I’ve spoken before about my first trip to Barcelona and how it didn’t start well.
But despite a rocky beginning, we went on to have a brilliant weekend in the Catalan capital. I loved everything about this Spanish seaside city, but what I most remember is how this sparked my love of the incredible work of Antoni Gaudi.
Gaudi was a local architect famed for his quirky Catalan Modernism style of design. His stunning buildings are dotted around the city, each one completely unique, yet unmistakably his.
From undulating balconies and brightly coloured mosaic facades, to spindly spires and womb-like rooms – Gaudi took you on a journey into every tiny crevasse of his creative mind.
If you want to truly immerse yourself in the Catalan culture but also want to keep costs down, forget exorbitant hotel rooms. Team up with some friends to book a night-by-night tourist rental, or even a short-term apartment rental.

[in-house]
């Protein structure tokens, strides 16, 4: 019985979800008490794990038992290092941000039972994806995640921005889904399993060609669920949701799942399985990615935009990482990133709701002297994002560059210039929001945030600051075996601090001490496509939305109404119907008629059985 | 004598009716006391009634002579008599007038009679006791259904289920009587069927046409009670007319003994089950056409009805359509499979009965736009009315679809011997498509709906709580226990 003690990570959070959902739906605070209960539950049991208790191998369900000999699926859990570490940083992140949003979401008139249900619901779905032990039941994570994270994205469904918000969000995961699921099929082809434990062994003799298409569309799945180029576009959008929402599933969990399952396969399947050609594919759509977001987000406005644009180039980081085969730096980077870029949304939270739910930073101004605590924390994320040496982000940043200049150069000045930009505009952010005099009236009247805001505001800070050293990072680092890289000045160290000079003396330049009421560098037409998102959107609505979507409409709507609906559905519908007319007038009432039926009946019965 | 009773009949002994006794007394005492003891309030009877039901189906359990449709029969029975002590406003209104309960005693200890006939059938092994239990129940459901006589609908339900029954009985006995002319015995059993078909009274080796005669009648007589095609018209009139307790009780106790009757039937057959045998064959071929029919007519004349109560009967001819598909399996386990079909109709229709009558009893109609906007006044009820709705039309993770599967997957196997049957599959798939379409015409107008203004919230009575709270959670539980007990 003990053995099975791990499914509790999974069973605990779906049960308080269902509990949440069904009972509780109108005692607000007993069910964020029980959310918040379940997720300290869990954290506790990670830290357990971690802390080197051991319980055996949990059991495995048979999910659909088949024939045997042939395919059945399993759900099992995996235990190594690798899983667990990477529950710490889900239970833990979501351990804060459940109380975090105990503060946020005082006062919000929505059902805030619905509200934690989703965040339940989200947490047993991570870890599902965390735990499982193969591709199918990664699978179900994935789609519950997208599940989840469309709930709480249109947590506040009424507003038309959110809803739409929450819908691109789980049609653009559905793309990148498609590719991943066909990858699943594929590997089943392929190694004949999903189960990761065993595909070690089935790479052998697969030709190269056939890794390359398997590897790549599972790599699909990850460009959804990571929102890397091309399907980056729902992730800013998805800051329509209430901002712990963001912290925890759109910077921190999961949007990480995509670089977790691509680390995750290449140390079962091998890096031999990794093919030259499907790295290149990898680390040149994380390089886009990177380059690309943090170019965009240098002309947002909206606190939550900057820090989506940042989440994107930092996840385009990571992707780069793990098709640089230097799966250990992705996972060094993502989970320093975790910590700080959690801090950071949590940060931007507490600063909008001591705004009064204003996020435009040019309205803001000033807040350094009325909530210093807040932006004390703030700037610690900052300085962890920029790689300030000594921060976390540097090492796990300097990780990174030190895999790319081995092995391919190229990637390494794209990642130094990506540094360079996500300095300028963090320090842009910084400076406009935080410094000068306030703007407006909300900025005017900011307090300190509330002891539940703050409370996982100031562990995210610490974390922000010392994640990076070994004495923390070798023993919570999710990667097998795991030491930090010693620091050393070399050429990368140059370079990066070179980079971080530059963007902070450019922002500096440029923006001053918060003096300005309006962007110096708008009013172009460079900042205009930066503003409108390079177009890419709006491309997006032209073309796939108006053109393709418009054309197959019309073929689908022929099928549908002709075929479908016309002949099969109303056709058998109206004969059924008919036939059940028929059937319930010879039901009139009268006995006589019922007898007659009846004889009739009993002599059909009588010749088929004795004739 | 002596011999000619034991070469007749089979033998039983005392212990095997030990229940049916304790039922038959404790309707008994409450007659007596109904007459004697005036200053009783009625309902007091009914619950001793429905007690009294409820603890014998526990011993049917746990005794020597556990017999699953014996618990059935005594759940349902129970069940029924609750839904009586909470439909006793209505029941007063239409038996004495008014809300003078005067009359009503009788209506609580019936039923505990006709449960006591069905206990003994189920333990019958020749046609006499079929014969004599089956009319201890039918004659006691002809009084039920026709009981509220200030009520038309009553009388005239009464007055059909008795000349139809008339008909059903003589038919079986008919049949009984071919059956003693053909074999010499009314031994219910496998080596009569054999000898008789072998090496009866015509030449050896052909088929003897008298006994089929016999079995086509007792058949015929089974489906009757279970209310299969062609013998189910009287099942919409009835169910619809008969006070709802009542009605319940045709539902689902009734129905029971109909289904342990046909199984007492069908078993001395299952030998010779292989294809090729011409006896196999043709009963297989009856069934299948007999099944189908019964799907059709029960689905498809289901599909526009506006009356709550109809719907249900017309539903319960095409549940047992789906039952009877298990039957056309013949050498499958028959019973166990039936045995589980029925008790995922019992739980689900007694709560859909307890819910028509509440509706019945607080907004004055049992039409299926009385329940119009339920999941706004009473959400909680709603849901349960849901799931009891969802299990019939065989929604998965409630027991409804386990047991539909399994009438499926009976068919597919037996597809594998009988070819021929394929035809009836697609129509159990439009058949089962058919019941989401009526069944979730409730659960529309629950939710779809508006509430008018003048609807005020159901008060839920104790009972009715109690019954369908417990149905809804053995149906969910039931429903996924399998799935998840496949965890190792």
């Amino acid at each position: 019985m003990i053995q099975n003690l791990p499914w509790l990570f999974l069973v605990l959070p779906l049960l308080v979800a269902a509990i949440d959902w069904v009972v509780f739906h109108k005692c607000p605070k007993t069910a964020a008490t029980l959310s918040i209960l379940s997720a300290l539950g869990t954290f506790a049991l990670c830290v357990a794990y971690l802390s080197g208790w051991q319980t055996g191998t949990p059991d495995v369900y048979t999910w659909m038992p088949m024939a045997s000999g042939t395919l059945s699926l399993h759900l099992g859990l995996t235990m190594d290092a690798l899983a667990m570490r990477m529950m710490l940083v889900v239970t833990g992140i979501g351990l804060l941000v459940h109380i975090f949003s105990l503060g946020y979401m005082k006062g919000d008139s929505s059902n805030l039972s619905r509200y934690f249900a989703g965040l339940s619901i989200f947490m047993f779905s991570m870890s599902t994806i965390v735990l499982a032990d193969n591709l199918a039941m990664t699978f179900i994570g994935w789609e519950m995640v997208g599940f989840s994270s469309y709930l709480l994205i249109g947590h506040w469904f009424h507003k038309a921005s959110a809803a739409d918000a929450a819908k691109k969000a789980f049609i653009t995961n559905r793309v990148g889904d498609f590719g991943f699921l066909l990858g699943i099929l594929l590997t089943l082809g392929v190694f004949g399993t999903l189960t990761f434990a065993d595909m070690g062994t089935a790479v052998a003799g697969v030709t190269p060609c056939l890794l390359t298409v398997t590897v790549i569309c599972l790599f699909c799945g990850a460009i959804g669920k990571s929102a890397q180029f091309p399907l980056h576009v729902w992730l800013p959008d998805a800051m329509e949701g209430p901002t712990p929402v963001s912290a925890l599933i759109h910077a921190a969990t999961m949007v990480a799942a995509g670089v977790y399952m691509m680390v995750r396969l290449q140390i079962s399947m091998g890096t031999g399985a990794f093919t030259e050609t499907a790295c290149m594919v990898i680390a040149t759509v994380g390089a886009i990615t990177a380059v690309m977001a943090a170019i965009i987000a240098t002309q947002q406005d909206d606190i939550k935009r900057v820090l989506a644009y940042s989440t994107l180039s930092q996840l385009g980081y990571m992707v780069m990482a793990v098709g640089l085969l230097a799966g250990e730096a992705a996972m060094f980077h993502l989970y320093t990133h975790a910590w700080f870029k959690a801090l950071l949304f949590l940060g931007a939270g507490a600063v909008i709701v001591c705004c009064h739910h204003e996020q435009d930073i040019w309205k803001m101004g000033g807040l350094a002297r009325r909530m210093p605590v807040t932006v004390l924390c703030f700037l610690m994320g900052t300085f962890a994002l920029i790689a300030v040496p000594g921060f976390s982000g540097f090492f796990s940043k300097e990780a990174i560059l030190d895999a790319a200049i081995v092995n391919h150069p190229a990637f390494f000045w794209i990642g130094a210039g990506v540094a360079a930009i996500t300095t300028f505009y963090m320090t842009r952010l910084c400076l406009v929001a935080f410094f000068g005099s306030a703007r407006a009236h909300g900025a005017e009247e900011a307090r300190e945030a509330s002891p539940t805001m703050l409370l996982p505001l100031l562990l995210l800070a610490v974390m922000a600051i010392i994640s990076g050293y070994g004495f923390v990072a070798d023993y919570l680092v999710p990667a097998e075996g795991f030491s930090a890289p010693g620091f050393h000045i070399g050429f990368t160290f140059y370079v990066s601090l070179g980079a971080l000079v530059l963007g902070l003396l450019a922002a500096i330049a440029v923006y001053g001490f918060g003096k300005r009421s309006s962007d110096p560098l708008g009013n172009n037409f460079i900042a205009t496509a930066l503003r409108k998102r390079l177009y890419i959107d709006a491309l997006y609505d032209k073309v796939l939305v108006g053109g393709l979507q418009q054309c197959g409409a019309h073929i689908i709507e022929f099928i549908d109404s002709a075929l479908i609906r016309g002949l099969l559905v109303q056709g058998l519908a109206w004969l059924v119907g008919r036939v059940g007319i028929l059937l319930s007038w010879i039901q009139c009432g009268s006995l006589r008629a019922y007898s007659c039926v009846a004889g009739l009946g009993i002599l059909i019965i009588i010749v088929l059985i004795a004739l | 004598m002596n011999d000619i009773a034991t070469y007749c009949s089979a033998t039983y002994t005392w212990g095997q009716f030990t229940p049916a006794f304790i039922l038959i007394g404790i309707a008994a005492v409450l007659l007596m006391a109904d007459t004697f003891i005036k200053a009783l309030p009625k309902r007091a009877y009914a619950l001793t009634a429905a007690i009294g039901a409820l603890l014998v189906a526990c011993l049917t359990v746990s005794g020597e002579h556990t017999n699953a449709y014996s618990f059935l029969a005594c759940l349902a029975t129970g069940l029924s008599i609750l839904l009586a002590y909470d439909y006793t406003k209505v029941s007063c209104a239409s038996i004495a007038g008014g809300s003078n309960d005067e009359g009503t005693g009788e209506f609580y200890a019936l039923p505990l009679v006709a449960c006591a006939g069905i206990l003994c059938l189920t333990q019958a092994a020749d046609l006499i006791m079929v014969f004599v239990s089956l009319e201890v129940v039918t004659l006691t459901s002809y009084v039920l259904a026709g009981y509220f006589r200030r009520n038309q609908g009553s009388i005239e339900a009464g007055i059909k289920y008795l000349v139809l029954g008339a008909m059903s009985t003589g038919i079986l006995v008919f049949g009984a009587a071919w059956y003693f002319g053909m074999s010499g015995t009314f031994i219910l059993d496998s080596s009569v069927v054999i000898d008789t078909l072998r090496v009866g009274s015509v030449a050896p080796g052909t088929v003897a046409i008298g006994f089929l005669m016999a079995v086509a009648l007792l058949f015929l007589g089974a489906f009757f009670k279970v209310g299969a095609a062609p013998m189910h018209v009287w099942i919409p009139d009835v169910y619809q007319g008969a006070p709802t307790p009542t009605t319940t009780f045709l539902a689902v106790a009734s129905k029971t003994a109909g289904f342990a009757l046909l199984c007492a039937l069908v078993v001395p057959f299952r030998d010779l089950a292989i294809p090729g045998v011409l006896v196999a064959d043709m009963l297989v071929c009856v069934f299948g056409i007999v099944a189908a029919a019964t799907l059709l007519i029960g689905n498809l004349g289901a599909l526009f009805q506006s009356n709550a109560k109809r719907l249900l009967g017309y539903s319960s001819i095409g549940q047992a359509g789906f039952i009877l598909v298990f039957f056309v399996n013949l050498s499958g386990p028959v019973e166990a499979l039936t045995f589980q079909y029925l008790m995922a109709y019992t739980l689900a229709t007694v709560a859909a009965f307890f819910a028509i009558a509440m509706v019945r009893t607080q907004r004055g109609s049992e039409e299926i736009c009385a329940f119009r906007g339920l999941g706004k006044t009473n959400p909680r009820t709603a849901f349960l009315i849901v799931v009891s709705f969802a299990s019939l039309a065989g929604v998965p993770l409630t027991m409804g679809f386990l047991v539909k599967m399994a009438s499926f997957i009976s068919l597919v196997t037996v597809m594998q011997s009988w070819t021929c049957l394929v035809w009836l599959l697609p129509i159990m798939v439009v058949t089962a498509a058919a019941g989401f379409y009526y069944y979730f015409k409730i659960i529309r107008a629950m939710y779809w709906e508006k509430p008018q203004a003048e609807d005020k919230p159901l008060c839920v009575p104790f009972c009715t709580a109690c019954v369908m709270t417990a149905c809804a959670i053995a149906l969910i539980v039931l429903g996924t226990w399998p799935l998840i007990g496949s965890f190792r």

With so many of his iconic buildings and projects dotted around the city, one of the best ways to see Gaudi’s Barcelona is simply to stumble across them during your wanderings. There’s no chance of missing their distinctive designs – it’s like a little architectural treasure hunt!
My favourite is his most well known, as it’s the one that first introduced me to his work – the Temple of the Sagrada Familia. This is a church like none you’ve seen before, and the shining jewel in the crown of Gaudi’s Barcelona. He spent over 40 years devoted to this project, which combined his two greatest loves – the church and architecture.
The basilica has to be seen to believed, looking more like a movie set than a place of worship that draws people from all over the world.
As well as a full timetable of events for parishioners and locals, it’s one of the city’s most popular tourist attractions. You can even climb the winding staircase right up into the iconic spires (just make sure you don’t suffer from terrible acrophobia before you do…).
Almost unbelievably, after Gaudi’s death in 1926 his popularity faded. It wasn’t until the 1950s that his work began to regain prominence and get the local and international recognition it deserved, with many of his projects now declared UNESCO World Heritage sites.
A well-deserved mark of respect for arguably the city’s most famous Barcelonan.